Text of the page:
Regul%C3%A6 Juris
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Regul%C3%A6 Juris

Regulæ Juris,[1] also spelled Regulae iuris (Latin for 'Rules of Law') were legal maxims which served as jurisprudence in Roman law.[2]

The term is also a generic term for general rules or principles of the interpretation of canon laws of the Catholic Church; in this context, they remain principles of law used in interpreting Catholic canon law, despite no longer having any binding forces of law since the 1917 Code of Canon Law abrogated them.

Roman law

There are 211 Regulae iuris. The first Regula iuris from this corpus is from the 3rd-century jurisconsult Paulus; it is: "The law is not drawn from the rule [regula], rather it is the rule which comes from the law."[3]

Catholic Church

Catholic use

In a specific sense, however, regulae juris are certain fundamental laws in the form of legal maxims memorialized in the Corpus Iuris Canonici, comprising 11 that Pope Gregory IX placed at the end of the fifth Book of Decretals and 88 that Pope Boniface VIII placed in the final title of Liber Sextus Decretalium.

These rules are deductions, rather than repetitions of legal principles in constitutions or judgments, of several laws on the same subject, and consequently were reserved to the final titles of the two books aforementioned, in imitation of the order of the Justinian Code, specifically the Digest, Liber l, Titulus 17.

While regulae juris are greatly important, few general principles are without some exception. Some regulae juris are applicable in all matters and others only to judicial trials, benefices, et cetera; the following examples of those of limited applicability are from the Liber Sextus Decretalium:

  • "No one can be held to the impossible." (6)
  • "Time does not heal what was invalid from the beginning." (18)
  • "What is not allowed to the defendant is denied to the plaintiff." (32)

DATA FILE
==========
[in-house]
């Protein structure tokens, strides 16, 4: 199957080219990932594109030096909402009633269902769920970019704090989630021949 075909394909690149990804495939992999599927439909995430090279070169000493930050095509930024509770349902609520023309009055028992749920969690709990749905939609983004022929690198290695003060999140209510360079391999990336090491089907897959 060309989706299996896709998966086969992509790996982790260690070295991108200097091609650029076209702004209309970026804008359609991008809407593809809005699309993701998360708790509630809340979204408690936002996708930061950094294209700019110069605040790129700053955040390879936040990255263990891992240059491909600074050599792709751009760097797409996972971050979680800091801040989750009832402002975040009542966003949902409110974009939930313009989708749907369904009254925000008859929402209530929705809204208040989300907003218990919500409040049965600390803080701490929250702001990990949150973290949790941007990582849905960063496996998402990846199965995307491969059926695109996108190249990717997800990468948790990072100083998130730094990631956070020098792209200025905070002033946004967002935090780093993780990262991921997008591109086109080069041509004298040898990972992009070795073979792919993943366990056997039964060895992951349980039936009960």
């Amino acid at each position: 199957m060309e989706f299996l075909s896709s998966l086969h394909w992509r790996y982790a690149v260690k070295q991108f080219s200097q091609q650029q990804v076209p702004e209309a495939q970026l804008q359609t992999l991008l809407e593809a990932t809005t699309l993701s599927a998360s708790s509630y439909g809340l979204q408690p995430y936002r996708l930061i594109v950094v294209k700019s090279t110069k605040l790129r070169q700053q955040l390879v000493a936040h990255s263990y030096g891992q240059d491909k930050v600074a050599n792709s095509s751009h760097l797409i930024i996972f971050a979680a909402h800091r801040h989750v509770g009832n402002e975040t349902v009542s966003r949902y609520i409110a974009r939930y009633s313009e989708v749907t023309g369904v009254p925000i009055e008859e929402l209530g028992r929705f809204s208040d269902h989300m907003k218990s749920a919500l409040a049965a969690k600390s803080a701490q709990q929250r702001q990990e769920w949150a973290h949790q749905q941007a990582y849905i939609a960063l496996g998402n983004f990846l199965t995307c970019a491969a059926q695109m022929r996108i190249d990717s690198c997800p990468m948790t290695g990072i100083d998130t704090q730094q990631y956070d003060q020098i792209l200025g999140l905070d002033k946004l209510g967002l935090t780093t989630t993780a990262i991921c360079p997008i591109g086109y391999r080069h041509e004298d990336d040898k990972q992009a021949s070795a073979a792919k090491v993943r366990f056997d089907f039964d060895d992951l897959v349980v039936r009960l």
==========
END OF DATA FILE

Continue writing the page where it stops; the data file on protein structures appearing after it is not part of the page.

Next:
• "What one is not permitted to do in his own name he may not do through another." (47)

88 rules of Boniface VIII

88 legal dicta, axioms, or principles comprise the De Regulis Juris promulgated in 1298 by Pope Boniface VIII.[4]

See also


  1. ^ Anaklet Reiffenstuel, Jus Canonicum Universum: Complectens Tractatum de Regulis Juris, Vol. 7 (Paris: Louis Vivès, 1870), pg. 1, ¶3.
  2. ^ Kelly, J. M. (December 1967). "The Growth of Legal Maxims - Peter Stein: Regulae Iuris: from Juristic Rules to Legal Maxims. Pp. x + 206. Edinburgh: University Press, 1966. Cloth, 30s. net". The Classical Review. 17 (3): 360-361. doi:10.1017/S0009840X00325148. ISSN 1464-3561.
  3. ^ "De la règle à la norme, entre Regulae iuris et normativisme - Colloque international organisé par Marie Bassano, Pierre Bonin et David Deroussin. - Lyon, 11-12 juin 2015" (PDF). (in French).{{cite web}}: CS1 maint: url-status (link)
  4. ^ Catholic Church; Pope Boniface VIII (1881) [1298]. "De regulis iuris". In Friedberg, Emil; Richter, Aemilius Ludwig (eds.). Corpus iuris canonici (in Latin). Vol. 2 (Lipsiensis secundae ed.). Lipsiae: Bernhardi Tauchnitz. cols. 1122-1124. OCLC 693947940.

Edition (Catholic)

  • Miller, Bruce (2013). "The Sacramental Life of the Parish: An Encounter with Justice?". In Canon Law Society of America (ed.). Proceedings of the seventy-fourth annual convention Chicago, Illinois, October 8-11, 2012. Appendix A - REGULAE IURIS. Washington, D.C: Canon Law Society of America. ISBN 1-932208-34-8. OCLC 973788399.

Further reading

  This article uses material from the Wikipedia page available here. It is released under the Creative Commons Attribution-Share-Alike License 3.0.



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